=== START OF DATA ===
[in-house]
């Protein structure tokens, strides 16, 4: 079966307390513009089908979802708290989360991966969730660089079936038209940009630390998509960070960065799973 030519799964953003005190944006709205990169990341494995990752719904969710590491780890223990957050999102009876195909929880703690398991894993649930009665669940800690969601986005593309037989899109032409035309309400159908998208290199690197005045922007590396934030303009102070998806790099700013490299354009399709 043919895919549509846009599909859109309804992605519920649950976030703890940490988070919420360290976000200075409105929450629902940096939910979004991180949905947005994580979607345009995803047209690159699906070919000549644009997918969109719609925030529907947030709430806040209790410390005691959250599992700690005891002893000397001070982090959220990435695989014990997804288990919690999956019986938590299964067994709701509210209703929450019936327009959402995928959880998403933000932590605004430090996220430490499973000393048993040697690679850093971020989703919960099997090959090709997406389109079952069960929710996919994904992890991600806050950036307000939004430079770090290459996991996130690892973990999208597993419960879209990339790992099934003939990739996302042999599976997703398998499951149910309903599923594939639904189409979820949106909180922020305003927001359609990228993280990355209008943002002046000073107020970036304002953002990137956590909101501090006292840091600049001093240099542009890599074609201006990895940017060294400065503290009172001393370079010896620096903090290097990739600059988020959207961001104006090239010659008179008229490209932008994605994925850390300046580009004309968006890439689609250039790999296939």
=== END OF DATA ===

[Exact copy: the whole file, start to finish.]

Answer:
[in-house]
């Protein structure tokens, strides 16, 4: 079966307390513009089908979802708290989360991966969730660089079936038209940009630390998509960070960065799973 030519799964953003005190944006709205990169990341494995990752719904969710590491780890223990957050999102009876195909929880703690398991894993649930009665669940800690969601986005593309037989899109032409035309309400159908998208290199690197005045922007590396934030303009102070998806790099700013490299354009399709 043919895919549509846009599909859109309804992605519920649950976030703890940490988070919420360290976000200075409105929450629902940096939910979004991180949905947005994580979607345009995803047209690159699906070919000549644009997918969109719609925030529907947030709430806040209790410390005691959250599992700690005891002893000397001070982090959220990435695989014990997804288990919690999956019986938590299964067994709701509210209703929450019936327009959402995928959880998403933000932590605004430090996220430490499973000393048993040697690679850093971020989703919960099997090959090709997406389109079952069960929710996919994904992890991600806050950036307000939004430079770090290459996991996130690892973990999208597993419960879209990339790992099934003939990739996302042999599976997703398998499951149910309903599923594939639904189409979820949106909180922020305003927001359609990228993280990355209008943002002046000073107020970036304002953002990137956590909101501090006292840091600049001093240099542009890599074609201006990895940017060294400065503290009172001393370079010896620096903090290097990739600059988020959207961001104006090239010659008179008229490209932008994605994925850390300046580009004309968006890439689609250039790999296939």